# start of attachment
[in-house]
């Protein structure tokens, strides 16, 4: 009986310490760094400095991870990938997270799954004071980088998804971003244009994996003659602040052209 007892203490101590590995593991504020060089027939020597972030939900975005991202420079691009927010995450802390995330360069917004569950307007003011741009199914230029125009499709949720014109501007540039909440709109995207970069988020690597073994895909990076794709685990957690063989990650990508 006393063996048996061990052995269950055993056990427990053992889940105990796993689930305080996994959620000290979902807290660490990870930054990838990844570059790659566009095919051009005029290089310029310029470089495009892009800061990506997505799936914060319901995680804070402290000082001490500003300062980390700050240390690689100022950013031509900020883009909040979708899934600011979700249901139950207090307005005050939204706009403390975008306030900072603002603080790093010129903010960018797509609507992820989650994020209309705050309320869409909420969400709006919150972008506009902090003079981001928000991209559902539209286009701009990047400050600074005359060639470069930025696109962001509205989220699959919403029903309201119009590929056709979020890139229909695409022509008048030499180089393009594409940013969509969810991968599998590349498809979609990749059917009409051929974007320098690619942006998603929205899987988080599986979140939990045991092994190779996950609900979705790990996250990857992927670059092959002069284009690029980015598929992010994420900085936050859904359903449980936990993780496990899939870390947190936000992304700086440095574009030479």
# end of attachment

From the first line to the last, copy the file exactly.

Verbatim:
[in-house]
């Protein structure tokens, strides 16, 4: 009986310490760094400095991870990938997270799954004071980088998804971003244009994996003659602040052209 007892203490101590590995593991504020060089027939020597972030939900975005991202420079691009927010995450802390995330360069917004569950307007003011741009199914230029125009499709949720014109501007540039909440709109995207970069988020690597073994895909990076794709685990957690063989990650990508 006393063996048996061990052995269950055993056990427990053992889940105990796993689930305080996994959620000290979902807290660490990870930054990838990844570059790659566009095919051009005029290089310029310029470089495009892009800061990506997505799936914060319901995680804070402290000082001490500003300062980390700050240390690689100022950013031509900020883009909040979708899934600011979700249901139950207090307005005050939204706009403390975008306030900072603002603080790093010129903010960018797509609507992820989650994020209309705050309320869409909420969400709006919150972008506009902090003079981001928000991209559902539209286009701009990047400050600074005359060639470069930025696109962001509205989220699959919403029903309201119009590929056709979020890139229909695409022509008048030499180089393009594409940013969509969810991968599998590349498809979609990749059917009409051929974007320098690619942006998603929205899987988080599986979140939990045991092994190779996950609900979705790990996250990857992927670059092959002069284009690029980015598929992010994420900085936050859904359903449980936990993780496990899939870390947190936000992304700086440095574009030479």